Live Theatre’s artistic director Joe Douglas makes his directorial debut for the company with Clear White Light, Paul Sirett’s contemporary take on The Fall of the House of Usher.
Relocated to a Newcastle hospital and with a soundtrack of songs by Lindisfarne’s Alan Hull, it’s not an obvious match of music and material, and takes a while to cohere.
The first half is uneven and overlong, although a strong cast – some doing double duty as the band – hold the attention in the lulls. Bryony Corrigan excels as student Alison, facing her first nightshift, while Joe Caffrey is gently jaded as staff nurse Rod. As the mysterious Maddie, Charlie Hardwick (so good recently in The Last Ship) does sterling duty on vocals, and the rest of the cast are sympathetic in their roles. All are well-served by Neil Warmington’s sparse, spooky set.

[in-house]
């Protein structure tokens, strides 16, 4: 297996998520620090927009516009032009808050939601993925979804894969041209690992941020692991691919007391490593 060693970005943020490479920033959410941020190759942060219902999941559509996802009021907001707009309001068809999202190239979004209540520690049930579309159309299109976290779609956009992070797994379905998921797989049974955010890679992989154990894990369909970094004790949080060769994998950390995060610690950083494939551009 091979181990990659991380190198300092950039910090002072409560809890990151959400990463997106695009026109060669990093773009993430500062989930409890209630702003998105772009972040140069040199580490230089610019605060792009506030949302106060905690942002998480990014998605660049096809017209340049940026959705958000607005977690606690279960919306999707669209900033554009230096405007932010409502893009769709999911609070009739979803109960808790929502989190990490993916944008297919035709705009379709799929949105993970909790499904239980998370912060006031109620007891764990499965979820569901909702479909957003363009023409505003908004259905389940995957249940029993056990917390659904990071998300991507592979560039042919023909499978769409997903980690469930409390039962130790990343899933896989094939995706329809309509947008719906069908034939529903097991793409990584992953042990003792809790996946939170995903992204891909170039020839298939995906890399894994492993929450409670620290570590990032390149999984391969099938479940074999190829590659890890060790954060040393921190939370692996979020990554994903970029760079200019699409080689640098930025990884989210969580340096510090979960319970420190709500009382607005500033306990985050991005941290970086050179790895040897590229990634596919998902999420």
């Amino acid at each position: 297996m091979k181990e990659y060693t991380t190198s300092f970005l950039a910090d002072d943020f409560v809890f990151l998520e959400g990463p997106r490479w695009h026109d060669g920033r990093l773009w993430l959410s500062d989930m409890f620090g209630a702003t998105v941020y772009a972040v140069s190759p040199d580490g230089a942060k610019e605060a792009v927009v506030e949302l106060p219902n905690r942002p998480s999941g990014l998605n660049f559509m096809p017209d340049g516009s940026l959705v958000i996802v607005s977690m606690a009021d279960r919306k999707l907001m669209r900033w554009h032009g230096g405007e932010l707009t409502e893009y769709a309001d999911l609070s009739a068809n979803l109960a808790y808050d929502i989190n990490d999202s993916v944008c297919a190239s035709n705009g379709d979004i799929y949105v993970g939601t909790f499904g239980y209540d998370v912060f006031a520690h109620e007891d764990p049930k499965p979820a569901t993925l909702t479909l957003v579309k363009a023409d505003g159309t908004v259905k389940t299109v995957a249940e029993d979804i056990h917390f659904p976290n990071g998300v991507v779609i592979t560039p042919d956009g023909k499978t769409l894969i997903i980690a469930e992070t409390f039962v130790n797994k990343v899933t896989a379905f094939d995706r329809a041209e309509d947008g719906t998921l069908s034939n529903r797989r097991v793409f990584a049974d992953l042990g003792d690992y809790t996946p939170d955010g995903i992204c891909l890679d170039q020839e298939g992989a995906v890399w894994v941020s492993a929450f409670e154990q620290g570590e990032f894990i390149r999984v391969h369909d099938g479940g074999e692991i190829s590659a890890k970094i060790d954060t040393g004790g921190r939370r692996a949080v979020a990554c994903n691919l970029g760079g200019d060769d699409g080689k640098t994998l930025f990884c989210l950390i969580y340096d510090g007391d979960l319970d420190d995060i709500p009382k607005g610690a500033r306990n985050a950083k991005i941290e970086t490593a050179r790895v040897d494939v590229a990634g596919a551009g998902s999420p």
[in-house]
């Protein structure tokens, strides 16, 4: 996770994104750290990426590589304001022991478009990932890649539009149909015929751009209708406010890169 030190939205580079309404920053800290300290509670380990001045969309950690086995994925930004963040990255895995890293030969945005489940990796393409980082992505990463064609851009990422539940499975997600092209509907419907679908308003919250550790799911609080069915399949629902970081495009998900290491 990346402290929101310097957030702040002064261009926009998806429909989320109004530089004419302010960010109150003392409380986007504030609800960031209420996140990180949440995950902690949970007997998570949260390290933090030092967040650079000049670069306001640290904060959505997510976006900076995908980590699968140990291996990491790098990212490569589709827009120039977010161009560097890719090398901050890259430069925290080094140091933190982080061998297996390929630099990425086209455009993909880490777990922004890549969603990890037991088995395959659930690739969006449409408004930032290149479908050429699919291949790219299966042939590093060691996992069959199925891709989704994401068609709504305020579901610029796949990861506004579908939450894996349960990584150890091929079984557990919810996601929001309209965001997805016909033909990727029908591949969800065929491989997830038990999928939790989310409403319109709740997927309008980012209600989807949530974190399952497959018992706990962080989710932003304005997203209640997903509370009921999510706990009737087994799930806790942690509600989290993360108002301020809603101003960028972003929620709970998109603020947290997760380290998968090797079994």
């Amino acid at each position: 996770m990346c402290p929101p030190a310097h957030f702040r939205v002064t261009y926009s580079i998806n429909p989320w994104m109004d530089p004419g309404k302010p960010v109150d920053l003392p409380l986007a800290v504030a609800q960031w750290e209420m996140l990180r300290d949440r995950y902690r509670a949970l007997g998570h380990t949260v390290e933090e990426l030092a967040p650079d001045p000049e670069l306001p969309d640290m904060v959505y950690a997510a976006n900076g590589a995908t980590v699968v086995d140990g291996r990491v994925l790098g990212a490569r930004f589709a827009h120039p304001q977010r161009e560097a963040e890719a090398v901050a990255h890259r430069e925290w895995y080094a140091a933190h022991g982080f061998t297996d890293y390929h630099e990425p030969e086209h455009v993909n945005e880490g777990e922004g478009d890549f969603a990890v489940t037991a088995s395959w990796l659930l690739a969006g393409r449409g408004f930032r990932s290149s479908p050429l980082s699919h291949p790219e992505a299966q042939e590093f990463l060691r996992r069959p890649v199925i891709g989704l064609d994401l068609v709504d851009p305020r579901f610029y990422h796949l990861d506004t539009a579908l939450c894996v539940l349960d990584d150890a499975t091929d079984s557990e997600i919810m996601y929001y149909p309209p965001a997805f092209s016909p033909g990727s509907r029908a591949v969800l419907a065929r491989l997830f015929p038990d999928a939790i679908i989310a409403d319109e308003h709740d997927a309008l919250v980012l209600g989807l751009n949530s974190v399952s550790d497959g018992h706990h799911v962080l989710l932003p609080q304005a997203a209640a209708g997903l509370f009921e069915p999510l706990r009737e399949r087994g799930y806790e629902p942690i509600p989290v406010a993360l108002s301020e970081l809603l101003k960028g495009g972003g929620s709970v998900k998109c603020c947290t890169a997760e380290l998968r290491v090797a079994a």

A taut, twisty second half delivers some genuine surprises and has real emotional heft. The piece was developed in collaboration with staff and service users at the real-life St Nick’s hospital, and it shows. It pulls off the difficult trick of setting a gothic story in a mental care facility without demonising those with mental health issues, their illnesses never used for cheap laughs or easy scares.
It’s an unashamedly political piece, seamed through with fury at the neglect of the NHS and the human cost that has. A rousing finale exhorts us to bring down the Government, and it’s this anger that gives the production its power.